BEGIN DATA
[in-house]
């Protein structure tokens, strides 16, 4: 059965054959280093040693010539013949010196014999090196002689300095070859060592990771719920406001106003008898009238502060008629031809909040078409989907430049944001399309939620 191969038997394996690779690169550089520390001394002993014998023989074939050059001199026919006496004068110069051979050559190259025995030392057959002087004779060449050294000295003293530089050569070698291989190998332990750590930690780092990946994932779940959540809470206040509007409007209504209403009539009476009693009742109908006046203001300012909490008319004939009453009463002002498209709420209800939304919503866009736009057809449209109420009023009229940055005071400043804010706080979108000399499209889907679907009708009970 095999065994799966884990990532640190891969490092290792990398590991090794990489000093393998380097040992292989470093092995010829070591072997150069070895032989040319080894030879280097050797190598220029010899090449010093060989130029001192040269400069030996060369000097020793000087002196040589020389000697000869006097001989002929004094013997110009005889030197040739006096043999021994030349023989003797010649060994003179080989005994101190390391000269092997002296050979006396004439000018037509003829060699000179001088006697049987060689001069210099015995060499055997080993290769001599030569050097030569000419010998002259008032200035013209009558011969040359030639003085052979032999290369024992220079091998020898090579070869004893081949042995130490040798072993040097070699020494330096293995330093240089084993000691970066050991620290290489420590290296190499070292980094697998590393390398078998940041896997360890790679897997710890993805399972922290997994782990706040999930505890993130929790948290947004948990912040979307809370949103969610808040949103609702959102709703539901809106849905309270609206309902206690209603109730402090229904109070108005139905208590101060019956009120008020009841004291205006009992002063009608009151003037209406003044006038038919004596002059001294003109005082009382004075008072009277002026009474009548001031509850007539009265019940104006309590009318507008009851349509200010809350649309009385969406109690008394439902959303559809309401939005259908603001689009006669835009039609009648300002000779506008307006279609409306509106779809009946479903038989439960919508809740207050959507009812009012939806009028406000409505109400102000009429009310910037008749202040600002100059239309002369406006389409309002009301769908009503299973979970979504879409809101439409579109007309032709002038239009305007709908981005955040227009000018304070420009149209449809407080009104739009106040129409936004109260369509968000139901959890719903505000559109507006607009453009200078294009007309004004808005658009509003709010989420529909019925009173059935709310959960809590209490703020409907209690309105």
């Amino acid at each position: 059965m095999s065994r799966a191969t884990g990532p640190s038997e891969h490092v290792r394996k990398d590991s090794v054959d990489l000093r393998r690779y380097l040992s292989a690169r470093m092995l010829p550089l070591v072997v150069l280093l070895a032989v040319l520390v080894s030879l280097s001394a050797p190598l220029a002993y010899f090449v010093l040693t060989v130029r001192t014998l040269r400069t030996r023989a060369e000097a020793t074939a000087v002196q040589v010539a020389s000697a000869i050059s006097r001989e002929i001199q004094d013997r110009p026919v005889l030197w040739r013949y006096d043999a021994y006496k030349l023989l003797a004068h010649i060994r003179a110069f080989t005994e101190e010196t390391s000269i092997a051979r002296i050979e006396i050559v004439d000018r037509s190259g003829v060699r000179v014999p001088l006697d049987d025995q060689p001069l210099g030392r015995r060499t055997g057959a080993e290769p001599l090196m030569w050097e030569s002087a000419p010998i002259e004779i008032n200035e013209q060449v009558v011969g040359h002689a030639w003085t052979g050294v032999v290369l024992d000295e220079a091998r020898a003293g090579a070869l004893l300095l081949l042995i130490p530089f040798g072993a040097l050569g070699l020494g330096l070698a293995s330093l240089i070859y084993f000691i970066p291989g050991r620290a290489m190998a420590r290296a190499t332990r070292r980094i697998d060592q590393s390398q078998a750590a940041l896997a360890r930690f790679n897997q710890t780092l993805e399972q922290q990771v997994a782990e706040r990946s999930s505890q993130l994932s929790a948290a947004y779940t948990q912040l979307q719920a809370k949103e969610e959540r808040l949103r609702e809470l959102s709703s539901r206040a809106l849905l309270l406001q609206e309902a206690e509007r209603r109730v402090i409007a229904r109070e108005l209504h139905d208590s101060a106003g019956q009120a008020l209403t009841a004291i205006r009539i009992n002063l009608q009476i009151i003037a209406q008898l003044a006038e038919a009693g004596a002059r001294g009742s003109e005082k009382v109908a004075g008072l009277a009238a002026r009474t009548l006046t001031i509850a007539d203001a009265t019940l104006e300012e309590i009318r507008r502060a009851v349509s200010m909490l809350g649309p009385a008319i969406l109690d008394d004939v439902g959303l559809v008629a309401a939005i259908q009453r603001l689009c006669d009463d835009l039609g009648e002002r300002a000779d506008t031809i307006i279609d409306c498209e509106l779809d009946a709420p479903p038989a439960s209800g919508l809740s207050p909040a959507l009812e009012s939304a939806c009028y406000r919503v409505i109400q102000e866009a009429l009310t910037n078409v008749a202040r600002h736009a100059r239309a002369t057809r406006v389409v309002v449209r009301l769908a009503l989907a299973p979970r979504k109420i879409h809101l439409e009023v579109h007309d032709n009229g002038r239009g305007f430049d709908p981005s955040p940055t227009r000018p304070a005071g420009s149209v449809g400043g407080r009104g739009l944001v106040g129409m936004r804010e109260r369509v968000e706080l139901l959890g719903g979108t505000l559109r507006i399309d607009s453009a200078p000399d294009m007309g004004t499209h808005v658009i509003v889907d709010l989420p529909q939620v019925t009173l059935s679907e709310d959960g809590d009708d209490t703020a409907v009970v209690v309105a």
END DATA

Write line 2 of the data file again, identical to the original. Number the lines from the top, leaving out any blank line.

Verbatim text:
């Protein structure tokens, strides 16, 4: 059965054959280093040693010539013949010196014999090196002689300095070859060592990771719920406001106003008898009238502060008629031809909040078409989907430049944001399309939620 191969038997394996690779690169550089520390001394002993014998023989074939050059001199026919006496004068110069051979050559190259025995030392057959002087004779060449050294000295003293530089050569070698291989190998332990750590930690780092990946994932779940959540809470206040509007409007209504209403009539009476009693009742109908006046203001300012909490008319004939009453009463002002498209709420209800939304919503866009736009057809449209109420009023009229940055005071400043804010706080979108000399499209889907679907009708009970 095999065994799966884990990532640190891969490092290792990398590991090794990489000093393998380097040992292989470093092995010829070591072997150069070895032989040319080894030879280097050797190598220029010899090449010093060989130029001192040269400069030996060369000097020793000087002196040589020389000697000869006097001989002929004094013997110009005889030197040739006096043999021994030349023989003797010649060994003179080989005994101190390391000269092997002296050979006396004439000018037509003829060699000179001088006697049987060689001069210099015995060499055997080993290769001599030569050097030569000419010998002259008032200035013209009558011969040359030639003085052979032999290369024992220079091998020898090579070869004893081949042995130490040798072993040097070699020494330096293995330093240089084993000691970066050991620290290489420590290296190499070292980094697998590393390398078998940041896997360890790679897997710890993805399972922290997994782990706040999930505890993130929790948290947004948990912040979307809370949103969610808040949103609702959102709703539901809106849905309270609206309902206690209603109730402090229904109070108005139905208590101060019956009120008020009841004291205006009992002063009608009151003037209406003044006038038919004596002059001294003109005082009382004075008072009277002026009474009548001031509850007539009265019940104006309590009318507008009851349509200010809350649309009385969406109690008394439902959303559809309401939005259908603001689009006669835009039609009648300002000779506008307006279609409306509106779809009946479903038989439960919508809740207050959507009812009012939806009028406000409505109400102000009429009310910037008749202040600002100059239309002369406006389409309002009301769908009503299973979970979504879409809101439409579109007309032709002038239009305007709908981005955040227009000018304070420009149209449809407080009104739009106040129409936004109260369509968000139901959890719903505000559109507006607009453009200078294009007309004004808005658009509003709010989420529909019925009173059935709310959960809590209490703020409907209690309105």